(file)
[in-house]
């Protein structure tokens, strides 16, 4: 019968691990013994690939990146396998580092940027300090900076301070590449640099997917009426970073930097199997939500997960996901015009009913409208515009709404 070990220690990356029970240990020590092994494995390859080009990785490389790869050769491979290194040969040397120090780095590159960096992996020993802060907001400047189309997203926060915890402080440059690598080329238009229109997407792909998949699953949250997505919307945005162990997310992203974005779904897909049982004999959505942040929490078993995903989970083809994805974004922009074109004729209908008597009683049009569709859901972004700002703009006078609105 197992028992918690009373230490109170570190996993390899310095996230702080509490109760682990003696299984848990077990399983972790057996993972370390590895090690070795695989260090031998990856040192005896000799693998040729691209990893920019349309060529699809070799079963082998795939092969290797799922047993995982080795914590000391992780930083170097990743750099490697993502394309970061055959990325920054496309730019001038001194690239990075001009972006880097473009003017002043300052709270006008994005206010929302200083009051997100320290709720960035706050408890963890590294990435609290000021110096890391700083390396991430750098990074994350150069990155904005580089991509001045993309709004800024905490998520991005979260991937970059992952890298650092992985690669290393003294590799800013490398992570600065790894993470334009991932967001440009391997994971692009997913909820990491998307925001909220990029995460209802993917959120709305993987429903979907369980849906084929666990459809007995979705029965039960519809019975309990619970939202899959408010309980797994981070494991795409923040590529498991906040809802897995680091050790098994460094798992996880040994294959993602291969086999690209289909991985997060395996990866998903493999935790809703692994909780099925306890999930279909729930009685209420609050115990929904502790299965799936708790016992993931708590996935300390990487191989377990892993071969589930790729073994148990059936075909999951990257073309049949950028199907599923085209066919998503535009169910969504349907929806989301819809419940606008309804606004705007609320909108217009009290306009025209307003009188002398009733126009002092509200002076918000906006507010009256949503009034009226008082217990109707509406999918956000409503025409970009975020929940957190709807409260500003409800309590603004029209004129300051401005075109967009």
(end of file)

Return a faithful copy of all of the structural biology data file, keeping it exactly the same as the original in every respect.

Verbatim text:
[in-house]
């Protein structure tokens, strides 16, 4: 019968691990013994690939990146396998580092940027300090900076301070590449640099997917009426970073930097199997939500997960996901015009009913409208515009709404 070990220690990356029970240990020590092994494995390859080009990785490389790869050769491979290194040969040397120090780095590159960096992996020993802060907001400047189309997203926060915890402080440059690598080329238009229109997407792909998949699953949250997505919307945005162990997310992203974005779904897909049982004999959505942040929490078993995903989970083809994805974004922009074109004729209908008597009683049009569709859901972004700002703009006078609105 197992028992918690009373230490109170570190996993390899310095996230702080509490109760682990003696299984848990077990399983972790057996993972370390590895090690070795695989260090031998990856040192005896000799693998040729691209990893920019349309060529699809070799079963082998795939092969290797799922047993995982080795914590000391992780930083170097990743750099490697993502394309970061055959990325920054496309730019001038001194690239990075001009972006880097473009003017002043300052709270006008994005206010929302200083009051997100320290709720960035706050408890963890590294990435609290000021110096890391700083390396991430750098990074994350150069990155904005580089991509001045993309709004800024905490998520991005979260991937970059992952890298650092992985690669290393003294590799800013490398992570600065790894993470334009991932967001440009391997994971692009997913909820990491998307925001909220990029995460209802993917959120709305993987429903979907369980849906084929666990459809007995979705029965039960519809019975309990619970939202899959408010309980797994981070494991795409923040590529498991906040809802897995680091050790098994460094798992996880040994294959993602291969086999690209289909991985997060395996990866998903493999935790809703692994909780099925306890999930279909729930009685209420609050115990929904502790299965799936708790016992993931708590996935300390990487191989377990892993071969589930790729073994148990059936075909999951990257073309049949950028199907599923085209066919998503535009169910969504349907929806989301819809419940606008309804606004705007609320909108217009009290306009025209307003009188002398009733126009002092509200002076918000906006507010009256949503009034009226008082217990109707509406999918956000409503025409970009975020929940957190709807409260500003409800309590603004029209004129300051401005075109967009």